UNICEF UK can today announce that Soccer Aid 2014, broadcast on ITV, has raised a final total of £6,525,072 for its vital work to save children’s lives around the world.Thanks to the generous response from ITV viewers, and the UK Government matching all public donations pound for pound, this figure has smashed all previous records set by the biennial event.Soccer Aid 2014 took place at a packed out Old Trafford on 8th June 2014 and was broadcast live on ITV. The match saw celebrities and football legends team up for a fifth time to play an enthralling game of football whilst raising crucial money for Unicef, the world’s leading children’s organisation.A crowd of nearly 70,000 turned out to see Robbie Williams lead the England team with Welsh movie star Michael Sheen returning to captain The Rest of the World. Star players including John Bishop, Dominic Cooper, Marvin Humes, James McAvoy, Olly Murs, Jeremey Renner, Adam Richman and Jack Whitehall took part in the electrifying match which saw the Rest Of The World defeat England 4-2.Throughout the match short films were broadcast presented by Unicef Ambassadors David Beckham and Cat Deeley and Unicef supporters Dame Judi Dench, Lewis Hamilton, Keeley Hawes and Rosie Huntington-Whiteley showing how Unicef helps protect children around the world from the dangers they face.Robbie Williams, Unicef UK Ambassador and co-founder of Soccer Aid said: “Soccer Aid was just a dream a few years ago and look at it now. Being able to walk out in front of a packed Old Trafford – with some of the world’s best footballers – whilst at the same time raising money for Unicef to help keep children safe is absolutely incredible. Thank you so so much to everyone who donated on the night or bought a ticket to the match – we couldn’t have done it without you.”Michael Sheen, Unicef UK Ambassador and Rest of the World captain added: “I can’t deny that it was a real privilege to captain the Rest Of The World to victory in such a hotly contested match, but arguably the best bit of all is knowing the difference that this game of football makes. Thanks to the public’s generous donations and the pound for pound UK Government Aid Match, this year’s Soccer Aid raised more money than ever for Unicef’s vital work to protect children around the world from the danger. On behalf of Unicef, I would like to say a huge thank you to everyone who donated.”All the money raised through Soccer Aid will go to save and change children’s lives. Examples of how money will be spent include providing children with vaccines to protect them against killer diseases; with clean, safe water to drink; and with emergency supplies such as life-saving emergency food.Soccer Aid was produced by Initial, an Endemol Company for ITV and was broadcast live on Sunday 8th June on ITV. Tesco were the fundraising sponsor for Soccer Aid 2014.The five Soccer Aid events in 2006, 2008, 2010, 2012 and 2014 have together raised over £18 million for Unicef’s work for children.Source:UNICEF UK
Some publishers like separation between print and digital brands, allowing the Web site to be just close enough to exploit print’s brand stature while simultaneously developing unique and exclusive content, often catering to a very different audience. Yet for Field & Stream, which has just undergone a redesign and is under new editorial leadership with the appointment of Anthony Licata into the top editor spot, the magazine is moving purposefully toward a closer relationship with its Web-based alter ego.The ties between the two products, however, don’t simply rely on a half-page, “What’s Online” department in the magazine, or story callouts driving the reader online “for more on this topic.” A new front-of-book print department called Campfire is constructed largely from reader-generated content, spanning letters, stories, interview excerpts, reader tips, and blog excerpts that inherently drives the reader back online—either for more about a topic or to continue a debate. And the magazine benefits, too. Debates, discussion, or images, for example, that originate online, can be continued in print. “When I say we’re tying them together, we’re using our readers on our Web site to come up with stories and story ideas, which will end up in the magazine. It’s a little subtler than just pushing people back and forth.”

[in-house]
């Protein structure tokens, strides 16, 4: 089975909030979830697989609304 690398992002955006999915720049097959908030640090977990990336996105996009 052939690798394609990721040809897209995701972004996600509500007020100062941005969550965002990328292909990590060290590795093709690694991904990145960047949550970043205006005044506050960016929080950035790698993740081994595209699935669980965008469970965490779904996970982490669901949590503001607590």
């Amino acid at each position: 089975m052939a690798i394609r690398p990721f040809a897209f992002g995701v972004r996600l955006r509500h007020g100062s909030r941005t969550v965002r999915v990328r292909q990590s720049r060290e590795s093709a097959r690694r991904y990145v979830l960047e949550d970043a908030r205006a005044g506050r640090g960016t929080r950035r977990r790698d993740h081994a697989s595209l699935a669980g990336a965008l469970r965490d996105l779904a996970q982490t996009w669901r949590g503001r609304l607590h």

Kolkata: Thousands of people from neighbouring states are getting benefits of various health schemes initiated by the Bengal government.Chief Minister Mamata Banerjee’s dream projects of providing free-of-cost health services in all state-run hospitals and medical colleges, have already become a great success with a large number of people availing free treatment at the hospitals. Now, it has been found that many patients from neighbouring states and countries are also benefitting from the health schemes.The success of the project has gone to the extent where a large number of people are coming to the city to undergo critical surgeries at various hospitals, thereby availing the benefits of the health schemes started by the Mamata Banerjee government. According to a senior Health department official, people from outside the state are reaping the benefits of the projects and many of these patients are undergoing critical surgeries at various state-run medical colleges in the city, free-of-cost.A sizeable number of patients are from Bangladesh. In most of the cases, the state Health department is clueless about the whereabouts of these patients coming from outside, as they show themselves to be local residents. After the disease is cured, the patients go back to their respective native places. This in turn is creating a pressure on the state government.”We cannot stop a patient from outside from being treated at a government hospital free-of-cost, only because he/she is not a resident of the state. Thus, many outside patients are found to be getting the benefits of various health schemes of the state,” a senior official of the Health department said.It has been found that in many cases, the patients mention the address of their local relatives, where they stay during their visit to the state. Most of these outside patients are from Jharkhand and Bihar, among other states. A large number of people from Bangladesh and Nepal also visit the hospitals.